The Anxiety of Choice

- Tribe Interactive
Doors in a Hallway

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Image by Arek Socha

The skill of choice is something I’ve had to work on (and continue to work on) a lot throughout my life. Those who know me best will tell you I am incredibly indecisive. Picking simple things like what to eat for dinner or what movie to watch are often particularly a struggle. More often than not I will end up making a list of appealing options and offering it to the other person. I would like to think it is because I am quite easily satisfied, which may hold some truth, but is likely deeper. Ultimately (as with many things in my life), I believe it boils down to anxiety. In this case, it is anxiety about picking something that will disappoint others.

Passing Off the Anxiety of Choice

This sort of anxiety shows up a lot in my life in strange ways. I have been known to give too much or unnecessary information fueled by a subconscious fear in the moment that someone may not be as successful without it. Even though this anxiety comes from a place of caring and consideration for other people, it can often have a negative outcome. Let’s say I am asked what I want to watch or eat and respond with a list. Sure, I could consider this “narrowing down options” but I’m essentially handing the choice over to the other person. In this moment my consideration for the other person has put the pressure back on them.

Do Unto Others

Being considerate of others is an admirable quality but is only as effective as your consideration for yourself. There are a million variations of this concept that people hold on to. I’m sure we are all at least somewhat familiar with the biblical “Do unto others as you would have them do unto you”. In terms of inner peace many say you cannot be at peace with others until you are at peace with yourself. The idea of choice is no different. You can’t expect others to be satisfied with making all of the choices on the basis of you being “flexible”. It is a life-long skill to improve decision-making and continue analyzing your likes and dislikes. Put the pressure on others to tell you when they disagree or want something else. You can show your consideration by compromising instead!

You Are What You Want and Say and Do

Trust that people want to hear what you want. Your desires and the way you act upon them is what makes up your personality. These things living inside you may still comprise a part of who you are but to others you are made up solely of what they can see. Showing that you like certain things over others or have strong opinions about things does not make you less appealing. In fact, making strong choices makes you a more well-rounded and interesting person.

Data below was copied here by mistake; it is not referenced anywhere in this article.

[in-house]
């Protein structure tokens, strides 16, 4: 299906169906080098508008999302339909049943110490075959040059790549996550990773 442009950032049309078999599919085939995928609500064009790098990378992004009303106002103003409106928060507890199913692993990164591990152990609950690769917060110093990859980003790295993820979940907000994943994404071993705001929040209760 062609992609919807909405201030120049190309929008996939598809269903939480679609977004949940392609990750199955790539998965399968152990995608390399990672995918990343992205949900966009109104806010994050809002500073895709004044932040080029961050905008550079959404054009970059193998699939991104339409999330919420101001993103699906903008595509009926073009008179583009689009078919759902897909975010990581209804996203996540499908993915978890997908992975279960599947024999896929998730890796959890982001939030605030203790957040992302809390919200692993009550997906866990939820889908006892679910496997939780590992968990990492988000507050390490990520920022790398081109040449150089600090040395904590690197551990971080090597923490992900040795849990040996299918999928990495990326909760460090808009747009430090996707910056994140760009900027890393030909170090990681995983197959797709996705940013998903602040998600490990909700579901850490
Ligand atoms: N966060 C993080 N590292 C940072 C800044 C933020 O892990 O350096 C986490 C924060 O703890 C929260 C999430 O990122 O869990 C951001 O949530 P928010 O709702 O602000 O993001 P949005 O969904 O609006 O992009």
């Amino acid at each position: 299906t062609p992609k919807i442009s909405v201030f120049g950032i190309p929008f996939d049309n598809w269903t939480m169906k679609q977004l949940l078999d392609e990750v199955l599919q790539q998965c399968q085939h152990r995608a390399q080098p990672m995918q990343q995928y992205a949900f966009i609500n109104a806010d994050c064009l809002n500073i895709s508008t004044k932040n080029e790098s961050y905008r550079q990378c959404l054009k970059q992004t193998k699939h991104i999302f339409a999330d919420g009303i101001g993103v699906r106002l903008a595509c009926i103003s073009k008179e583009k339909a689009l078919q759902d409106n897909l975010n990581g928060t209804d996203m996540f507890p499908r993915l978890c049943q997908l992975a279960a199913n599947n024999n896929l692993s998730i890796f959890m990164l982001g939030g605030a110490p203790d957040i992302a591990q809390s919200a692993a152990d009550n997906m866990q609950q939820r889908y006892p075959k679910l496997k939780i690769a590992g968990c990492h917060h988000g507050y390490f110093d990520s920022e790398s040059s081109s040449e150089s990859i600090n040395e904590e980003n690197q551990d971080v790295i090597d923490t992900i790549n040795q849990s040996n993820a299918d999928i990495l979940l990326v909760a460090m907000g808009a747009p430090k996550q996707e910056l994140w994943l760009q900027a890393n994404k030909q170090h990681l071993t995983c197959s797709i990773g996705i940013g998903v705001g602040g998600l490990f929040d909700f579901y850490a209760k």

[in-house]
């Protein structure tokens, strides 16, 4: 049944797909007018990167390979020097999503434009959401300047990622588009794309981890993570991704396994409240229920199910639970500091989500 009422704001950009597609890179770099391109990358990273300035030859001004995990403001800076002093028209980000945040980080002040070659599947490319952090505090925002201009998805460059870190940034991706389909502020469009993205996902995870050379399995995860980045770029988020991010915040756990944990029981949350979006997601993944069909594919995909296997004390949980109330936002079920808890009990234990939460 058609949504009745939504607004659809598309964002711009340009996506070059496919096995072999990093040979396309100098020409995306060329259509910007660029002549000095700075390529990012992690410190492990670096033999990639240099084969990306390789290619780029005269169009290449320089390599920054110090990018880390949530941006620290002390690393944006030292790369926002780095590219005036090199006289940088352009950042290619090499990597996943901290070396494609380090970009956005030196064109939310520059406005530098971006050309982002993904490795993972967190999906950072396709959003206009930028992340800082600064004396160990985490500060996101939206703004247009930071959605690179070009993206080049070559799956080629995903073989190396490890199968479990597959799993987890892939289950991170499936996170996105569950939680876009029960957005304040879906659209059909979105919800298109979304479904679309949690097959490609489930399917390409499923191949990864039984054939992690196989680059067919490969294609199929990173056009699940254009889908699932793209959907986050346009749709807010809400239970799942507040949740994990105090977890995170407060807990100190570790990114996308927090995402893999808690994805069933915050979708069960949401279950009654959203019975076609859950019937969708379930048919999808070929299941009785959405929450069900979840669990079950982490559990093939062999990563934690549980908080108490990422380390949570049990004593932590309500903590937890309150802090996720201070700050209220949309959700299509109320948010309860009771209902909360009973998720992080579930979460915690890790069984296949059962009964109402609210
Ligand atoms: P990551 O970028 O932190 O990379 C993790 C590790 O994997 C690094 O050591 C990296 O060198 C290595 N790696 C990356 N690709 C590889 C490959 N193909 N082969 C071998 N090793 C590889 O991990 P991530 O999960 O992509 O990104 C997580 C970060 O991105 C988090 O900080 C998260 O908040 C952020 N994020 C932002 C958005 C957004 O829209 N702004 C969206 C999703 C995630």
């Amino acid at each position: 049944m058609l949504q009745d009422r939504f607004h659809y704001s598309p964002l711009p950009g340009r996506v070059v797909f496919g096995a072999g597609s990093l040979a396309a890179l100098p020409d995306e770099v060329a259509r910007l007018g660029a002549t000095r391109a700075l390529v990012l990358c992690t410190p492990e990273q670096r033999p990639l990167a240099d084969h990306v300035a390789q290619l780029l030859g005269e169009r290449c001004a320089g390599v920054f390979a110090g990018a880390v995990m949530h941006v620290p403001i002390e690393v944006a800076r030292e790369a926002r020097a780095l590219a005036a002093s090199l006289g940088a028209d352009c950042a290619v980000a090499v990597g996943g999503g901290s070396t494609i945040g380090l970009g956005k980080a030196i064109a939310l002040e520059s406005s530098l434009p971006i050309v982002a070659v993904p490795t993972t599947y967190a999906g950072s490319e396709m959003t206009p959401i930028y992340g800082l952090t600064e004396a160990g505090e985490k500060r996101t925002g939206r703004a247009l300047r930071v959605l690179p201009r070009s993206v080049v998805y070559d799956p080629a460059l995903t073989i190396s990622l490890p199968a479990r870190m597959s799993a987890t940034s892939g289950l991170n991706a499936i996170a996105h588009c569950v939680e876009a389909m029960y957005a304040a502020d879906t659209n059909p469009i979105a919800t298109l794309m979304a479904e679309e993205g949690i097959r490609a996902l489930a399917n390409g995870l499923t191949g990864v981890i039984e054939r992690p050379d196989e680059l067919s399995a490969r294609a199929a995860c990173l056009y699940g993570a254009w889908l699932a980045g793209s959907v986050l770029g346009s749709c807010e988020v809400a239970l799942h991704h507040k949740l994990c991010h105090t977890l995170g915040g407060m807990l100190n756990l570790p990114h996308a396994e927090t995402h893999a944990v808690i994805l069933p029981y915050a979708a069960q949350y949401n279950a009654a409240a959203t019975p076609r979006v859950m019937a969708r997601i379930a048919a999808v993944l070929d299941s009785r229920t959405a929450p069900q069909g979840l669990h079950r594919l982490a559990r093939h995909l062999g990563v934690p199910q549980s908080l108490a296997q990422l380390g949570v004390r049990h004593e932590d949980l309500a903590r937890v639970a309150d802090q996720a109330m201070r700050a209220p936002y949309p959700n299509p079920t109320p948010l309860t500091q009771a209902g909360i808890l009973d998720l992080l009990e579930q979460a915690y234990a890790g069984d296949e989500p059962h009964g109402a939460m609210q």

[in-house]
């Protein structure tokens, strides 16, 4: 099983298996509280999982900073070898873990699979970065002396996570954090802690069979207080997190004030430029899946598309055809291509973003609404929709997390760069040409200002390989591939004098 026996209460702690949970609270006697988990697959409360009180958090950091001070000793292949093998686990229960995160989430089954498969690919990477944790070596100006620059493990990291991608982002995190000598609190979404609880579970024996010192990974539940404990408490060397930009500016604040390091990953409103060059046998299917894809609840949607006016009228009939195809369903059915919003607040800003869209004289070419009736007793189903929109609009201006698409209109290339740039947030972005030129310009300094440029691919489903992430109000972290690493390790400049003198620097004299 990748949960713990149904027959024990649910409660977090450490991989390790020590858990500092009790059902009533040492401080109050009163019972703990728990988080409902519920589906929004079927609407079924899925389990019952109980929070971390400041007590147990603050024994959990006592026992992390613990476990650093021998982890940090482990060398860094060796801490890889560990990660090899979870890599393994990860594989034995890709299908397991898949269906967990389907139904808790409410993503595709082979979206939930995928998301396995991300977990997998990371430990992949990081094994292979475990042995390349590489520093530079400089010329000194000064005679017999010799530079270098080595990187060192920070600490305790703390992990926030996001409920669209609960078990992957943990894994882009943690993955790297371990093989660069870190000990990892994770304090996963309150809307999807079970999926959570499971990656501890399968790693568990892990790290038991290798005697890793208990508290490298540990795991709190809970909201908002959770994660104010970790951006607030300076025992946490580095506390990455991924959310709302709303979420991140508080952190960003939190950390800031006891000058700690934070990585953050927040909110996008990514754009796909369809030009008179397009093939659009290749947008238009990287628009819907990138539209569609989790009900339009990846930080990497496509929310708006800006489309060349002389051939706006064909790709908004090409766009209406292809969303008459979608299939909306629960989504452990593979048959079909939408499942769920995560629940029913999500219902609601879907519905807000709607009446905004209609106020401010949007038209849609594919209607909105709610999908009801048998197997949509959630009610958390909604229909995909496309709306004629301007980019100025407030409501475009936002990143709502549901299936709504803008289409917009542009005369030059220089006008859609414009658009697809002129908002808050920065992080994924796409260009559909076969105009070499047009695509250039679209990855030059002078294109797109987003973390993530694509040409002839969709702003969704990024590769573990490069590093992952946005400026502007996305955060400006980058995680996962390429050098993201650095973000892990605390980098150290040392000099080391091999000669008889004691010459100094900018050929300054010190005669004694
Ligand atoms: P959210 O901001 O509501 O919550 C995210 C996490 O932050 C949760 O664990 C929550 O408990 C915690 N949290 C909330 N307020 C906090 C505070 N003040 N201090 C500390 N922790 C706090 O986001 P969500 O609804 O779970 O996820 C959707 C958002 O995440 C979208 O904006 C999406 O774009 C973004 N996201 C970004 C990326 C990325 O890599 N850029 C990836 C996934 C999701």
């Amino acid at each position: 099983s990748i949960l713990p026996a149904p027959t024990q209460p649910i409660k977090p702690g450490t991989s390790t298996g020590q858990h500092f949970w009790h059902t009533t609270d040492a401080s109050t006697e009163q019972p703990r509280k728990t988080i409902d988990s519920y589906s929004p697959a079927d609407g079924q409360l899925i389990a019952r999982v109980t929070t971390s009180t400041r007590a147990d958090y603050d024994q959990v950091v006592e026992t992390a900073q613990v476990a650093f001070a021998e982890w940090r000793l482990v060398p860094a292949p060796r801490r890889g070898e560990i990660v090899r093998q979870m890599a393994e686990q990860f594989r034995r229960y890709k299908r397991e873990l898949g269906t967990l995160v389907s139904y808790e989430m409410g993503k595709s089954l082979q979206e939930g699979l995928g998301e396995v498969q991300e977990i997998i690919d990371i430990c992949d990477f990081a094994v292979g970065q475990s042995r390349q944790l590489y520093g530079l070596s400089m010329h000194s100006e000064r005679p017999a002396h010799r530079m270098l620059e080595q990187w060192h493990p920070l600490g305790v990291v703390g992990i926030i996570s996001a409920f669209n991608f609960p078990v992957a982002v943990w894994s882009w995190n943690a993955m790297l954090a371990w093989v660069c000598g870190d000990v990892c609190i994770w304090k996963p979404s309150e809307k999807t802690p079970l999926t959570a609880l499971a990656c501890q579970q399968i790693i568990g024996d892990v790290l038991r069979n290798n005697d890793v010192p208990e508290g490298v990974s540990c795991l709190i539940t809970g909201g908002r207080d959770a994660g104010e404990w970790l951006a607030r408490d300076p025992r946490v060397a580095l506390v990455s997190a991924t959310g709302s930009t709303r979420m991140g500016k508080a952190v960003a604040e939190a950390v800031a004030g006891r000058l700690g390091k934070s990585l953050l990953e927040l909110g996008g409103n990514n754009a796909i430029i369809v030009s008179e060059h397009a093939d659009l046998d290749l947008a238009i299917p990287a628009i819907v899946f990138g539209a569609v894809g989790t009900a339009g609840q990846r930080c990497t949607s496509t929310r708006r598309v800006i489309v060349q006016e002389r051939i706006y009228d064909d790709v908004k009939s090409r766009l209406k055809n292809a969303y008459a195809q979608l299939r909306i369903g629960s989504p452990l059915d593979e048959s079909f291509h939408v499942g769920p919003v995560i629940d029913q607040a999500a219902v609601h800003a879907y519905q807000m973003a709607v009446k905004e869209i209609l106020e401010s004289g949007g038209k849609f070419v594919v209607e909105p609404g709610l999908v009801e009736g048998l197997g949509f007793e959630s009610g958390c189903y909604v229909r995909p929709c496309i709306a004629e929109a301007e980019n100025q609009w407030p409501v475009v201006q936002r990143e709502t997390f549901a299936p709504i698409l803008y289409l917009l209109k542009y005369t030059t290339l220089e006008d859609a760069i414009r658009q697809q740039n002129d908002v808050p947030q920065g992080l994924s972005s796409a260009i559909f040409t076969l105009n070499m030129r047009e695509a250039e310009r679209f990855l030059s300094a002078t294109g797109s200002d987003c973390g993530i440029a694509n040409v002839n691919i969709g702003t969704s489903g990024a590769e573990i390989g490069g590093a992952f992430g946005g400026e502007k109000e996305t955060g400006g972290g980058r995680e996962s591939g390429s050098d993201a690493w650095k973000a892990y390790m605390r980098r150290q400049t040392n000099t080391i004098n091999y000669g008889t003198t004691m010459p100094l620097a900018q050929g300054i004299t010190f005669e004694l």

The Big Choices

When it comes to big decisions, being decisive is what will drive you forward in life. Of course we shouldn’t rush the answer to the big question, “What do I want to do?”. We can however make the choice to go out and discover what we love doing. Try things out. Say “Yes” to things. Once you do figure out what it is you want to do, make strong choices to help yourself achieve it. Make the choice to take a class. Ask people to study or practice skills with you. Choose to invest in yourself now so you can be closer to where you want to be later. Remember that there is no “end point” and make a choice to either enjoy the process or change the process.

A Forever Routine

I want to reiterate that this is a lifelong routine. While I’m of course speaking from some experience, in many ways I know I have been writing this with myself as the audience. Learning and growing are lifelong aspirations. It is what we choose to say and do with the things we learn that make up who we are.

Make good (and many) choices, friends.

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